If you’re moving home (or office for that matter) and have large pot plants to take into account, then a bit of forward planning just might be advisable.
Professional furniture removals companies will typically cope with such items as a matter of routine, but there are a few points to consider in advance – at least if you wish to avoid gasps of shock and horror from your removals team on the day!
• If your plants are tall, let’s say roughly anything much over about 2.20 metres in height (about 7 foot 2 inches), then warn your removals company. The maximum internal height restrictions of a vehicle might mean your plants will need to be pruned down a little. That’s something you’ll want to do in advance and in a relaxed fashion, rather than starting to frantically hack them in a panic on removal day itself.
• It’s hopefully stating the obvious but if your furniture is going into storage for a period of anything over say 24 hours, you should take specialist advice about watering and the effect of a loss of light. Many plants will cope adequately with both for shorter periods but more sensitive ones might not.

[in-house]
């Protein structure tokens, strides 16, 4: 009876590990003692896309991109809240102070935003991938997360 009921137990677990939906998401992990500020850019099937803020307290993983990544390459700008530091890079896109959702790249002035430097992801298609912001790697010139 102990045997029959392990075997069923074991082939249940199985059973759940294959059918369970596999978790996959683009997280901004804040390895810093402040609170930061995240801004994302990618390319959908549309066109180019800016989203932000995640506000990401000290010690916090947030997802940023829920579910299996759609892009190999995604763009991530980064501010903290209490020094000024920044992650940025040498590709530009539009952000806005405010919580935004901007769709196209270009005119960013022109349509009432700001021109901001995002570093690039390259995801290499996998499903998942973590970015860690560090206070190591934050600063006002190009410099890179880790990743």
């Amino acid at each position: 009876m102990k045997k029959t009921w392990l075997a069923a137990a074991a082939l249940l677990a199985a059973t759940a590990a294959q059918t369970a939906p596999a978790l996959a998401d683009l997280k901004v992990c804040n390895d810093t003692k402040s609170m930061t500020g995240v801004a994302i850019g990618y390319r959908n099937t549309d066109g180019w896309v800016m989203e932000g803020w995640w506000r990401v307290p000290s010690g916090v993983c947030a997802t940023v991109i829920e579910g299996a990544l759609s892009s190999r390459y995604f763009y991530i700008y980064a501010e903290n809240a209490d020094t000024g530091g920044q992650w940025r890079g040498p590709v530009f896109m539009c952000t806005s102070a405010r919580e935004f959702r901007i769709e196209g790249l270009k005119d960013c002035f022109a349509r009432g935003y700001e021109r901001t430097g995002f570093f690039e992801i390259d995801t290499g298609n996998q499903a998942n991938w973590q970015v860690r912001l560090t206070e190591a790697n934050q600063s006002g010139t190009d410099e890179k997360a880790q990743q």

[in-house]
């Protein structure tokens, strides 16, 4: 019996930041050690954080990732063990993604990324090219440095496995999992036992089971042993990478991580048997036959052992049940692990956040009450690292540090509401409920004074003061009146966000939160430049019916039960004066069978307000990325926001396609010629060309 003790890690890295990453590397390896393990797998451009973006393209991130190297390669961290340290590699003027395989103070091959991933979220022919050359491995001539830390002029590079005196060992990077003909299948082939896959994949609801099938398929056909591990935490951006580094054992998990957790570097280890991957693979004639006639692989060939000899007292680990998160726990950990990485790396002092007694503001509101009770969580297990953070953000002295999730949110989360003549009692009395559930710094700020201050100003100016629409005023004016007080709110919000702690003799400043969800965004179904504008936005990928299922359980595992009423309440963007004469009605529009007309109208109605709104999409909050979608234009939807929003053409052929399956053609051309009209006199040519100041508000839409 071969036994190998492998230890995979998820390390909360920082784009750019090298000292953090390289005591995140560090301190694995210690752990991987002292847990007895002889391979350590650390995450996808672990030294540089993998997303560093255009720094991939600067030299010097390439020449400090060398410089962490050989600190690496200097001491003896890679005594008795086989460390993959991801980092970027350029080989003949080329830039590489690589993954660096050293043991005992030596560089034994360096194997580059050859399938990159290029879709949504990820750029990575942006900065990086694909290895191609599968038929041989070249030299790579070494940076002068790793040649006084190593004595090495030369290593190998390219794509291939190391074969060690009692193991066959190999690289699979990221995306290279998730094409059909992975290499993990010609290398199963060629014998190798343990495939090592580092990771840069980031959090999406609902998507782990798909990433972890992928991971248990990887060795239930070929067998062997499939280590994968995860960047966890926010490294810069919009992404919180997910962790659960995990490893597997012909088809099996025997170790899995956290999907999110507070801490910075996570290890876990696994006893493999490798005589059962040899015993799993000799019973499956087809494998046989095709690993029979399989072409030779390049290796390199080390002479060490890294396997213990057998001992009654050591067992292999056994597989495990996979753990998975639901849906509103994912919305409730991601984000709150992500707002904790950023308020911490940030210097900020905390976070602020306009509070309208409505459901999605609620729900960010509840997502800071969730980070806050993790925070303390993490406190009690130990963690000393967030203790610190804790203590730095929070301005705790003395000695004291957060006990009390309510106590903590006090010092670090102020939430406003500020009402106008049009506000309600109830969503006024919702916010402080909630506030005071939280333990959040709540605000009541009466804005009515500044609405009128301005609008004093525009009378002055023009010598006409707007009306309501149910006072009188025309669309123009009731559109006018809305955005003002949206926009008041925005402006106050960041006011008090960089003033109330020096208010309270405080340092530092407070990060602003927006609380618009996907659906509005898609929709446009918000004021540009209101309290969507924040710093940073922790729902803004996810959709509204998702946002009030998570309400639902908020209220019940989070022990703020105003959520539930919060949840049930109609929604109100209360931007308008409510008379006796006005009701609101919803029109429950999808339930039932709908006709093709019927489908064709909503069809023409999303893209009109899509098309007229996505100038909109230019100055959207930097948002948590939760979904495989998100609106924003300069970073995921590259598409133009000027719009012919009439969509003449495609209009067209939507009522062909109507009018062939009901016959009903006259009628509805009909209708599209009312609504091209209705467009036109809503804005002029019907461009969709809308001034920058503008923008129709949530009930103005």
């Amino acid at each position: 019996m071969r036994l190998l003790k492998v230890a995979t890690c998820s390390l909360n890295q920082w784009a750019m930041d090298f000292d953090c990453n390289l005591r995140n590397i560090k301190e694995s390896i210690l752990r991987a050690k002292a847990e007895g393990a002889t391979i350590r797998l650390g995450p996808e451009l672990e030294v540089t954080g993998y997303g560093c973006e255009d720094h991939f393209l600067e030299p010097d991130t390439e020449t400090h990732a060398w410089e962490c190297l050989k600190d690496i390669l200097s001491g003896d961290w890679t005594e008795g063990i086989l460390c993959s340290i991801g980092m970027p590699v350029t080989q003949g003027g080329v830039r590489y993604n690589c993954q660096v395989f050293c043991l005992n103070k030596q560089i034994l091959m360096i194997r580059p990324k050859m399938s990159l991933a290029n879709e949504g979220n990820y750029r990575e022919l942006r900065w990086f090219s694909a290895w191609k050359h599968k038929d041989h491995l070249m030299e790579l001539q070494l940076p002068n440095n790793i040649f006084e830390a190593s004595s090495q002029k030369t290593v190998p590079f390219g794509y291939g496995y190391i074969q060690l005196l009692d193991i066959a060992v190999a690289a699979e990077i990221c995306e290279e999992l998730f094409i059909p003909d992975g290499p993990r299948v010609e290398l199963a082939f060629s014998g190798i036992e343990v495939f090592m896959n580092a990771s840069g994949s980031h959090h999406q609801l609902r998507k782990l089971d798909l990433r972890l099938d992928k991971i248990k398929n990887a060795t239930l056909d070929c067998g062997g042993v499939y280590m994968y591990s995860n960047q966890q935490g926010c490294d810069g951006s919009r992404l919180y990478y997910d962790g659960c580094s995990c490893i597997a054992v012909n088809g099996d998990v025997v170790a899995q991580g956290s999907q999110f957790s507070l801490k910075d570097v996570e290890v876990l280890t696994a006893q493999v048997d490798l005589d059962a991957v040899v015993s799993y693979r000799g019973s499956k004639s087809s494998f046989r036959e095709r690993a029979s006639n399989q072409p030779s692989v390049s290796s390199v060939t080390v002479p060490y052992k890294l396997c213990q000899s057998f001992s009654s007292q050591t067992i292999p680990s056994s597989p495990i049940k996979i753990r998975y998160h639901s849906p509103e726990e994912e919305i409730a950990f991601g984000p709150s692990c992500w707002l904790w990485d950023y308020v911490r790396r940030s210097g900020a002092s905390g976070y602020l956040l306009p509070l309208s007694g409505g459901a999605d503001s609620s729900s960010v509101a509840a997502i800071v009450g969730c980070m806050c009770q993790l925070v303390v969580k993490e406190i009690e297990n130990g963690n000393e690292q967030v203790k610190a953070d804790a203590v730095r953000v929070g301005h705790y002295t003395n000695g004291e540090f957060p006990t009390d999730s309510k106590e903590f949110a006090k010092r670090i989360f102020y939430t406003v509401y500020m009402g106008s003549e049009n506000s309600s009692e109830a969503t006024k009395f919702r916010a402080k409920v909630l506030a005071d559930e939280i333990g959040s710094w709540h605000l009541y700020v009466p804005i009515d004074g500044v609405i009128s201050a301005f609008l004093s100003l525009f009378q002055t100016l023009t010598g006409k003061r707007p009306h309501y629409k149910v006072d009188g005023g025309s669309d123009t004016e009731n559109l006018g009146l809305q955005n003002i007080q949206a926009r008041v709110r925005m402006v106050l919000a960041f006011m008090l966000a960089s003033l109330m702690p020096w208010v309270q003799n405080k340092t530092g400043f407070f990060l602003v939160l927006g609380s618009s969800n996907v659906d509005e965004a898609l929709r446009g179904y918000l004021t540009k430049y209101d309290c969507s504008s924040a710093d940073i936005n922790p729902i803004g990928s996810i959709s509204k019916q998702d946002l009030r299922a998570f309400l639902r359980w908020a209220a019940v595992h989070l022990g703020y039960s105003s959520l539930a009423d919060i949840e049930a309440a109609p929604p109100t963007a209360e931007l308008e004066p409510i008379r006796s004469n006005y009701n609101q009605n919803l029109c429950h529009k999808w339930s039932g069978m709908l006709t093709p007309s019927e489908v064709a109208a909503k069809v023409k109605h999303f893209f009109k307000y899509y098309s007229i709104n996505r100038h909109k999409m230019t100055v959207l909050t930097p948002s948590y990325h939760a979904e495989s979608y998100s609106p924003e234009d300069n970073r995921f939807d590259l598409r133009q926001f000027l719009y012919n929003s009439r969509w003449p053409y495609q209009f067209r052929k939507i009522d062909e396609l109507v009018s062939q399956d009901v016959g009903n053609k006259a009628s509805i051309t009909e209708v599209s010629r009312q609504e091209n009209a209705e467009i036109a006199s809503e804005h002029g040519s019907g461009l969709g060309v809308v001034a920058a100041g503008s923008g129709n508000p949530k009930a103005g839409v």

• Think ahead about external plants in large stone/cement/iron pots or troughs. Sometimes these are too heavy to be lifted by hand, even if the guys concerned are strong and fit. Lifting equipment might be needed – so make sure that such items are clearly drawn to the attention of the removers during their initial survey and quotation.
• Remember that in the case of some external plants in aged wooden pots, it’s possible that their roots will have grown through the pot or trough over several years and may now go deeply into the soil they stand on. If so, it’s very likely that they’ll be difficult to move and that’ll be even more so if you’ve packed away your shovels and spades in advance. Note that many removals companies won’t consider the last-minute digging up of your plants to be part of their legitimate service responsibilities.
• A word of warning on legalities here too. Most non-movable plants in your garden will typically be considered ‘fixtures and fittings’ and therefore will be considered to be included in the sale. Digging lots of them up and taking them with you, could be considered to be theft unless you have explicitly noted your intention to do so as part of the sale contract. A grey area might also exist when plants form part of a fixed or semi-fixed installation in the house, such as a tree in a cemented-in pot in an atrium. Take legal advice before you just start to dismantle such plants and their fittings as part of your removal.